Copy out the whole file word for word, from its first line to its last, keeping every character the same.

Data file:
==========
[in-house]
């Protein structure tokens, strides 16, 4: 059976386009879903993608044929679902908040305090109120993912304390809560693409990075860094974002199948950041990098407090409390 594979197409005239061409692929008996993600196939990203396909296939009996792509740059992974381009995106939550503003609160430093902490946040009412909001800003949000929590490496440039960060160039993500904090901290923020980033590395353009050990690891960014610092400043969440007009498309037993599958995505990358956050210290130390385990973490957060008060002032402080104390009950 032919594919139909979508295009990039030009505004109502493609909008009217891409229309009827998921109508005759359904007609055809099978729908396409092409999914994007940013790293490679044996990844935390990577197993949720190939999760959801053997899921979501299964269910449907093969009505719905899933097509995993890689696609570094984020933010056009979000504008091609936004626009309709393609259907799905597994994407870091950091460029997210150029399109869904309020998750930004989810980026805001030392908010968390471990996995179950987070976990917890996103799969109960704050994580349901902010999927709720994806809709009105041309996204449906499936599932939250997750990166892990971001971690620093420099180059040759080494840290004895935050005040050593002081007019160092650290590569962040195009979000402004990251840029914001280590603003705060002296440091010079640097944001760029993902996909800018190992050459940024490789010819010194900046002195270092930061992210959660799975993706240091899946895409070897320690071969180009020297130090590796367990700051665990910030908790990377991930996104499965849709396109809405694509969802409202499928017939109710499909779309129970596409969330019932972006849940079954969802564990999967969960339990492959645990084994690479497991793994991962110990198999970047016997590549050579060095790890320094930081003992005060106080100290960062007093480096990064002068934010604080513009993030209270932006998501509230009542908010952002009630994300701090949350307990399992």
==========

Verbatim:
[in-house]
């Protein structure tokens, strides 16, 4: 059976386009879903993608044929679902908040305090109120993912304390809560693409990075860094974002199948950041990098407090409390 594979197409005239061409692929008996993600196939990203396909296939009996792509740059992974381009995106939550503003609160430093902490946040009412909001800003949000929590490496440039960060160039993500904090901290923020980033590395353009050990690891960014610092400043969440007009498309037993599958995505990358956050210290130390385990973490957060008060002032402080104390009950 032919594919139909979508295009990039030009505004109502493609909008009217891409229309009827998921109508005759359904007609055809099978729908396409092409999914994007940013790293490679044996990844935390990577197993949720190939999760959801053997899921979501299964269910449907093969009505719905899933097509995993890689696609570094984020933010056009979000504008091609936004626009309709393609259907799905597994994407870091950091460029997210150029399109869904309020998750930004989810980026805001030392908010968390471990996995179950987070976990917890996103799969109960704050994580349901902010999927709720994806809709009105041309996204449906499936599932939250997750990166892990971001971690620093420099180059040759080494840290004895935050005040050593002081007019160092650290590569962040195009979000402004990251840029914001280590603003705060002296440091010079640097944001760029993902996909800018190992050459940024490789010819010194900046002195270092930061992210959660799975993706240091899946895409070897320690071969180009020297130090590796367990700051665990910030908790990377991930996104499965849709396109809405694509969802409202499928017939109710499909779309129970596409969330019932972006849940079954969802564990999967969960339990492959645990084994690479497991793994991962110990198999970047016997590549050579060095790890320094930081003992005060106080100290960062007093480096990064002068934010604080513009993030209270932006998501509230009542908010952002009630994300701090949350307990399992």